Today, the New York State Senate voted 24-38 to defeat a bill legalizing same-sex marriage, which has already passed the Assembly three times and has the strong support of Gov. David Paterson (D). It was the first time in history that marriage equality has been put to a vote in the Senate. The Albany Project notes that all 30 Republicans and eight Democrats voted “no.” The defeat of the bill is particularly disappointing to progressives because sponsors believed they had enough votes to pass it. “We said from the start that we weren’t going to take it up until we had the votes to pass it, and we’re taking it up today,” said one Senate Democratic official. After the vote, bill sponsor Sen. Tom Duane (D) said of all the prior commitments that didn’t materialize: “I feel betrayed, and the community should feel betrayed.” Watch the reading of the vote here:
Had the legislation passed, New York would have become the sixth state to recognize marriage equality. Instead, the New York Times reports that the bill is “effectively dead for the year.” A recent Marist poll found that 51 percent of New Yorkers support legalizing same-sex marriage and just 42 percent oppose it. Watch speeches from today’s debate here.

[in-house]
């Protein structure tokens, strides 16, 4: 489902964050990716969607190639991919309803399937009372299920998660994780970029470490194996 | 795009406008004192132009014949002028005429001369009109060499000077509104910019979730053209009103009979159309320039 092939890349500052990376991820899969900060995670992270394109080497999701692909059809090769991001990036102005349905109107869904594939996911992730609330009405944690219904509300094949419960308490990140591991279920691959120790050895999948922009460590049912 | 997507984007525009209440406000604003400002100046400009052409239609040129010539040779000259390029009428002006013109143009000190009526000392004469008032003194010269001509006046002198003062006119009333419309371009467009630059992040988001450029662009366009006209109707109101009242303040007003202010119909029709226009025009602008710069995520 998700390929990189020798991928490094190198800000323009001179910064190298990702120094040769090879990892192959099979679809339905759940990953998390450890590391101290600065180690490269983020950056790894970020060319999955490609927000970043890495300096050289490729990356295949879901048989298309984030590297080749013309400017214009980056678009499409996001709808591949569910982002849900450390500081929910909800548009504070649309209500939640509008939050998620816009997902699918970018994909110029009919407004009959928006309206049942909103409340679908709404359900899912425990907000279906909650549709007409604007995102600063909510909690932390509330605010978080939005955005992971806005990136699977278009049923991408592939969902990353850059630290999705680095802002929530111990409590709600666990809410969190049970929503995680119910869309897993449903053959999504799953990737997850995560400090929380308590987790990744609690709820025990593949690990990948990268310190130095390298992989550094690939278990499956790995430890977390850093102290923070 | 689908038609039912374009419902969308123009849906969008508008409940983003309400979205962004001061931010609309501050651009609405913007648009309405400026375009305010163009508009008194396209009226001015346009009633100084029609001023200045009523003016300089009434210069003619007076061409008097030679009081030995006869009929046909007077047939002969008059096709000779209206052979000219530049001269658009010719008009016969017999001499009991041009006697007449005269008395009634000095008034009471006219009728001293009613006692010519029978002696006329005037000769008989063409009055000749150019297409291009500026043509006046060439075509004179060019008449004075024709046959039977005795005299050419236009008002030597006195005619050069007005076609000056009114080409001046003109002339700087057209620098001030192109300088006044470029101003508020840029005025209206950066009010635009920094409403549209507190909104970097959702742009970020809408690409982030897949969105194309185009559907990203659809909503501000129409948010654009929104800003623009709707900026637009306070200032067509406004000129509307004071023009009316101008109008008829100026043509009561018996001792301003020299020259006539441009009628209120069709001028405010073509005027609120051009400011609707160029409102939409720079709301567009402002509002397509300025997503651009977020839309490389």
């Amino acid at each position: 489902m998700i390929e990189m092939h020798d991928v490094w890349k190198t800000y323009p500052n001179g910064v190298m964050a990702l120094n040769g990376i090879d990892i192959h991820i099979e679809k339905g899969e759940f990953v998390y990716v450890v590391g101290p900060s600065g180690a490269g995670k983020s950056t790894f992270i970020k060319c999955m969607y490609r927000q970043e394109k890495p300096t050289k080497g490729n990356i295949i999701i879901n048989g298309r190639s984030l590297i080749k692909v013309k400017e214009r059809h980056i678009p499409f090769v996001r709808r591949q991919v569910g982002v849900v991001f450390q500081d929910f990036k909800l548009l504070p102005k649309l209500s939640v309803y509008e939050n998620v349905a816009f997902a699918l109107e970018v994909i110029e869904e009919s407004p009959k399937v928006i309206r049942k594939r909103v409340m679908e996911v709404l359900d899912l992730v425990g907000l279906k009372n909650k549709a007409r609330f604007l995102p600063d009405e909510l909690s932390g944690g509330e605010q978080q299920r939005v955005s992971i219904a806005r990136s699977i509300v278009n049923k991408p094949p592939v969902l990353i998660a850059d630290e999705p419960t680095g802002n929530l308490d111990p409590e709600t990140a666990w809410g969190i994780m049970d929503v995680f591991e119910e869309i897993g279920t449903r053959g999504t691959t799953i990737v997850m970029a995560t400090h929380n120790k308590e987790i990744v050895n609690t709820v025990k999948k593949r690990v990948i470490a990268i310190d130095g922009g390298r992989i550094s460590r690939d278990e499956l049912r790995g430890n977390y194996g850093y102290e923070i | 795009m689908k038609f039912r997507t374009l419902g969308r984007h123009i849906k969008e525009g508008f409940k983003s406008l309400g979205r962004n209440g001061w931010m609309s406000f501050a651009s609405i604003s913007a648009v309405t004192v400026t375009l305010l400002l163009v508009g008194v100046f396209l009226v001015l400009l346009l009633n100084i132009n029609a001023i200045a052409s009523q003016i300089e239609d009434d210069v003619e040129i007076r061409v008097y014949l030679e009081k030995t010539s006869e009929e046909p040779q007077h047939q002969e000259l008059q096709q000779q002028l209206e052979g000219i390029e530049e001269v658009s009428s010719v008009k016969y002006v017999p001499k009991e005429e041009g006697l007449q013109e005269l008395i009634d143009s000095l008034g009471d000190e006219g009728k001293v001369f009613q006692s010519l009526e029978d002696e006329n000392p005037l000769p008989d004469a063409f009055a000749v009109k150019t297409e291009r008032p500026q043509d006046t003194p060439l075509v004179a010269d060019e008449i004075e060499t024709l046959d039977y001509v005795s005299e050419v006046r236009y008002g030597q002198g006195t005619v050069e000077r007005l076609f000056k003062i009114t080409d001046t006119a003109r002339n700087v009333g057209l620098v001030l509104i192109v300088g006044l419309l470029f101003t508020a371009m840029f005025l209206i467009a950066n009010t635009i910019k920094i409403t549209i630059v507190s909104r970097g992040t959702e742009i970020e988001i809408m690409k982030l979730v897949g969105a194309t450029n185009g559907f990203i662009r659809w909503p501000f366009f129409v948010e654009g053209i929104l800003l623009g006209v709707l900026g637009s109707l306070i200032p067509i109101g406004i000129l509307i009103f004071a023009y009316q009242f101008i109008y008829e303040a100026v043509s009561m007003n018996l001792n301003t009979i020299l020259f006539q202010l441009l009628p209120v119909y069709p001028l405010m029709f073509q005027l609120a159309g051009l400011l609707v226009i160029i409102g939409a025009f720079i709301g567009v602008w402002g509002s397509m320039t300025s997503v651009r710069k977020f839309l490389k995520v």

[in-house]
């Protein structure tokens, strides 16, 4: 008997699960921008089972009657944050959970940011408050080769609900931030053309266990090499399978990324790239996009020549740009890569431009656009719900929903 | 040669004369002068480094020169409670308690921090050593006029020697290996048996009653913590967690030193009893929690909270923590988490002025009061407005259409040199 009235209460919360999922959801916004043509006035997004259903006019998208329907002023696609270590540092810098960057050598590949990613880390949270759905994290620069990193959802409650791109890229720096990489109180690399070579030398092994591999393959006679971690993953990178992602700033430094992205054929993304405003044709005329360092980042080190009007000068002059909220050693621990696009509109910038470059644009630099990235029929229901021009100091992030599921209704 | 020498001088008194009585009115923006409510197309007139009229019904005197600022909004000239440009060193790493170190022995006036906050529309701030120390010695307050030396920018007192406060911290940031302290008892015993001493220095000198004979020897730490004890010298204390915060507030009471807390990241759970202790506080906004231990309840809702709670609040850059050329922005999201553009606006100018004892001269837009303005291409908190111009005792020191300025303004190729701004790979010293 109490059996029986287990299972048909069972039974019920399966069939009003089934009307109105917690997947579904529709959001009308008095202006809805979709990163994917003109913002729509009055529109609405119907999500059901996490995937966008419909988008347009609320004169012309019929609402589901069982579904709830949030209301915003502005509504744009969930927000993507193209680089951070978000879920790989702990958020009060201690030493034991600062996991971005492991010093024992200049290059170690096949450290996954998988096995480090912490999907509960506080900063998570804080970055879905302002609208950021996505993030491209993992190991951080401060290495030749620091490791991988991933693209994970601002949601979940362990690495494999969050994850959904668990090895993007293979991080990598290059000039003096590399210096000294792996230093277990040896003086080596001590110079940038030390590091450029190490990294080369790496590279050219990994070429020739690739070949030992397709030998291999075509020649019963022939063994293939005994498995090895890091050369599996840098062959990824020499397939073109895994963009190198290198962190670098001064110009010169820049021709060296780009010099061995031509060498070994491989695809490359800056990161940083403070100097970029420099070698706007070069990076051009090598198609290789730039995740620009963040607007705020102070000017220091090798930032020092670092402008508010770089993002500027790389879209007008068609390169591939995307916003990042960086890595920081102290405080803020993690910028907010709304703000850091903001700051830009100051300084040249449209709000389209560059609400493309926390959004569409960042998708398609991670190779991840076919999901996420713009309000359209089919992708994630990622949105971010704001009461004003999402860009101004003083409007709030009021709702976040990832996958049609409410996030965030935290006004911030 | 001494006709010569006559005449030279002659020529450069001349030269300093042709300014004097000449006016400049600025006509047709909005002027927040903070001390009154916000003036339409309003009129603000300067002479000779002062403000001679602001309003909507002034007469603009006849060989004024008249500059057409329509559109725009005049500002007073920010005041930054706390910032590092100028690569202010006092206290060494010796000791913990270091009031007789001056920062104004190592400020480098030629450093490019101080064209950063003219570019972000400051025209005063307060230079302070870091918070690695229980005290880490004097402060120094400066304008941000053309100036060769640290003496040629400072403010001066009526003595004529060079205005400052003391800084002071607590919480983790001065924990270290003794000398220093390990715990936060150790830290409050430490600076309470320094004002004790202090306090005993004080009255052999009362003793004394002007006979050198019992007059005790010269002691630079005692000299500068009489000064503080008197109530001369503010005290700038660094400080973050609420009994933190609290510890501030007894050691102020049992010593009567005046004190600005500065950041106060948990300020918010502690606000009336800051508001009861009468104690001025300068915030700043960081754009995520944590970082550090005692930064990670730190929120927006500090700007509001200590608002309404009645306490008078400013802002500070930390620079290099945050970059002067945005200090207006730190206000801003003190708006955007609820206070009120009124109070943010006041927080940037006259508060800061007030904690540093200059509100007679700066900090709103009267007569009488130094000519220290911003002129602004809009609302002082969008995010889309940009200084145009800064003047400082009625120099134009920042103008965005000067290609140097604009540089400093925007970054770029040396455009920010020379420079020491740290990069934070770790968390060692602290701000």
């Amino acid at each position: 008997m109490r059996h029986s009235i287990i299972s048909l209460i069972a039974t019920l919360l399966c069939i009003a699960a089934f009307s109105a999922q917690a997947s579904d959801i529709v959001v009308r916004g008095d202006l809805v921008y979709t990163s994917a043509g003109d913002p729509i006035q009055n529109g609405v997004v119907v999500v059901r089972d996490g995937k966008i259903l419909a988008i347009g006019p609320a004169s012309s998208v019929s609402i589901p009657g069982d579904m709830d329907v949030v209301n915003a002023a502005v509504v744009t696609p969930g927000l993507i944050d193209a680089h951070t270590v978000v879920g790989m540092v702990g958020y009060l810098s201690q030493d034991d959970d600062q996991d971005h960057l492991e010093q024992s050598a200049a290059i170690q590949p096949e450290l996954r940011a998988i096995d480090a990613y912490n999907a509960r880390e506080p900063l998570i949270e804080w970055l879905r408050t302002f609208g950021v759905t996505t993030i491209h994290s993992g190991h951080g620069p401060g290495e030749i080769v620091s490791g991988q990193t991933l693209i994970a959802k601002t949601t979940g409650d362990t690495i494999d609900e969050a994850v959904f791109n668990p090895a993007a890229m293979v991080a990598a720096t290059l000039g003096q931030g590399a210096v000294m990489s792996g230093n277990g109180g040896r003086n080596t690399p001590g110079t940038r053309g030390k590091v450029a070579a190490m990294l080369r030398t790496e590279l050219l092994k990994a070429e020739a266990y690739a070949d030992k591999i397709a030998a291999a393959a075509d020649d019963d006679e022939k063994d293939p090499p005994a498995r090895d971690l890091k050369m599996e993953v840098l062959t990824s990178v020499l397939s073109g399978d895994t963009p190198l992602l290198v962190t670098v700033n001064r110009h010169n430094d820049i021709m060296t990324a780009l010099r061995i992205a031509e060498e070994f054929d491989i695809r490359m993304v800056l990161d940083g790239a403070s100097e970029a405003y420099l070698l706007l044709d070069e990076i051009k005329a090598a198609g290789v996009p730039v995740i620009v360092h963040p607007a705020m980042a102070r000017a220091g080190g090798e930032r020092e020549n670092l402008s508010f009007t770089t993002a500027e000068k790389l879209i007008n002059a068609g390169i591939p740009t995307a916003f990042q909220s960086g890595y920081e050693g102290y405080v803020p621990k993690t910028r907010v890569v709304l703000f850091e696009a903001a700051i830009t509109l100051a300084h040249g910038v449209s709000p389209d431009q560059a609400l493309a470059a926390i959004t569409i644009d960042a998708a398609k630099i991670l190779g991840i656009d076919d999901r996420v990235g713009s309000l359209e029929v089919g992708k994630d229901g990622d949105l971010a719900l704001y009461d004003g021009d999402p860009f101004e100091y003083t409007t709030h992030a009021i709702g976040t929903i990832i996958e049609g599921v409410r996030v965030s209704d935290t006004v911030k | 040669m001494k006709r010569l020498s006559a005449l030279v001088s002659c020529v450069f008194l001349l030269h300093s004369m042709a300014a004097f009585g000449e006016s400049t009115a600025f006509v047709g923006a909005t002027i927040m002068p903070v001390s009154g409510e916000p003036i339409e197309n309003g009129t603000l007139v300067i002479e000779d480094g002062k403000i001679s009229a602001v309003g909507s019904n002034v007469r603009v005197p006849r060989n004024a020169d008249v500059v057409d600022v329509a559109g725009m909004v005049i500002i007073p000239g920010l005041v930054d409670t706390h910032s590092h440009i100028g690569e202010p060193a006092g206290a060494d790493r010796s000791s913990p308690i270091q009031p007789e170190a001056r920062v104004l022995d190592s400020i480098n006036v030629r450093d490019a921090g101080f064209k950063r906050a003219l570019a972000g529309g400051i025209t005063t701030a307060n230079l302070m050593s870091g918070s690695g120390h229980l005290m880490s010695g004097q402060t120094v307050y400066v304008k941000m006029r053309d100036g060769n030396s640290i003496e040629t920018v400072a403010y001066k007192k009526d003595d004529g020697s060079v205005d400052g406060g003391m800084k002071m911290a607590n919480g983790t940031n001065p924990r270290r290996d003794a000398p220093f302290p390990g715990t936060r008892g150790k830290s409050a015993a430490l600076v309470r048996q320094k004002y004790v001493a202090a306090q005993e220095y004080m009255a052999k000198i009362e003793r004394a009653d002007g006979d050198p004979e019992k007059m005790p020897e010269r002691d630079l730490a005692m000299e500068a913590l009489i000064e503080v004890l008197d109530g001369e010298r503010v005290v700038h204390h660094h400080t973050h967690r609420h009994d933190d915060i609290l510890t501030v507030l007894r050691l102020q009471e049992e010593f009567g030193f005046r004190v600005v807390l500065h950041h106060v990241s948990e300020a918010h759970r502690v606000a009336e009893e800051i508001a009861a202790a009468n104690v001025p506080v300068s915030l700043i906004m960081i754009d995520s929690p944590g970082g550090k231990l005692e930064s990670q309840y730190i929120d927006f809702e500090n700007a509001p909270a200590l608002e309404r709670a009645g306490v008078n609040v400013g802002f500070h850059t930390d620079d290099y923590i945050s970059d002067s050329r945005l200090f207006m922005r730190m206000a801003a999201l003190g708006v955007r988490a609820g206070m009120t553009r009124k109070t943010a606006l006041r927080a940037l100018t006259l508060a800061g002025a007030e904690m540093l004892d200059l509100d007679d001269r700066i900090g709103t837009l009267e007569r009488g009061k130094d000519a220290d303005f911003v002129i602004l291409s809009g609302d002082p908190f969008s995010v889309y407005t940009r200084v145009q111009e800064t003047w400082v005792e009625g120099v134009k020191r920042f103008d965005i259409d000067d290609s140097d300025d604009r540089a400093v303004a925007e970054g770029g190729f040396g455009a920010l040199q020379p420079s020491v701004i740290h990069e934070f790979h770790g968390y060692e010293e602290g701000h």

Statement from Paterson below:
“It is always darkest before the dawn. The darkest day in the history of the American civil rights movement was in 1857 when the Supreme Court ruled against Dred Scott, making slavery legal north of the 36th parallel. That was the darkest day for the abolitionists. But when we look back in history, we forget that this was only five years before the signing of the Emancipation Proclamation in September of 1862.
“I understand the anger; I understand the frustration; I understand the feeling of betrayal; and I understand the profound disappointment of those who came to Albany today thinking they could get married tomorrow. But I am also here to tell you that we are not back to square one.
“Governors don’t come to the Senate floor after losing a vote. This one does, because this is a fight that is bigger than one legislative vote. This is a civil rights issue. Marriage equality is as important as the emancipation of any group from oppression and the granting of equal rights to any community.
“I believe in my heart that if people had voted their consciences today, we would be celebrating marriage equality tonight. That did not happen. As disappointed as we are today, let’s get up tomorrow and redouble our efforts. We are going to lay the foundation to make people feel comfortable to vote their conscience and not fear political backlash.
“Now we know who we have to talk to. We are going to quash the intimidation; we are going to alleviate the pressure; we are going to move this issue back to the floor of the Senate and we are going to have marriage equality in New York State and equal rights for everybody.”